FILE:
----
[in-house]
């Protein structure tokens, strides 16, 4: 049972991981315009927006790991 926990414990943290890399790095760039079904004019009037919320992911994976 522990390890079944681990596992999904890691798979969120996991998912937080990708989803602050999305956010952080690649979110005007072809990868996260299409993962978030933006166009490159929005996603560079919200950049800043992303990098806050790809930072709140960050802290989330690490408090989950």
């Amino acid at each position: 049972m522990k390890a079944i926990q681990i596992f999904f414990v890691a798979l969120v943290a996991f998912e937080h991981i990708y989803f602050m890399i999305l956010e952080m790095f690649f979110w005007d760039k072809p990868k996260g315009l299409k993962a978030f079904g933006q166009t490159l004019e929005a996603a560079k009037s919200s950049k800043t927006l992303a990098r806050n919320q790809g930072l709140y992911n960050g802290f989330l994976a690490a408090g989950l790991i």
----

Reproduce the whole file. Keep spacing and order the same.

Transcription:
[in-house]
């Protein structure tokens, strides 16, 4: 049972991981315009927006790991 926990414990943290890399790095760039079904004019009037919320992911994976 522990390890079944681990596992999904890691798979969120996991998912937080990708989803602050999305956010952080690649979110005007072809990868996260299409993962978030933006166009490159929005996603560079919200950049800043992303990098806050790809930072709140960050802290989330690490408090989950």
């Amino acid at each position: 049972m522990k390890a079944i926990q681990i596992f999904f414990v890691a798979l969120v943290a996991f998912e937080h991981i990708y989803f602050m890399i999305l956010e952080m790095f690649f979110w005007d760039k072809p990868k996260g315009l299409k993962a978030f079904g933006q166009t490159l004019e929005a996603a560079k009037s919200s950049k800043t927006l992303a990098r806050n919320q790809g930072l709140y992911n960050g802290f989330l994976a690490a408090g989950l790991i």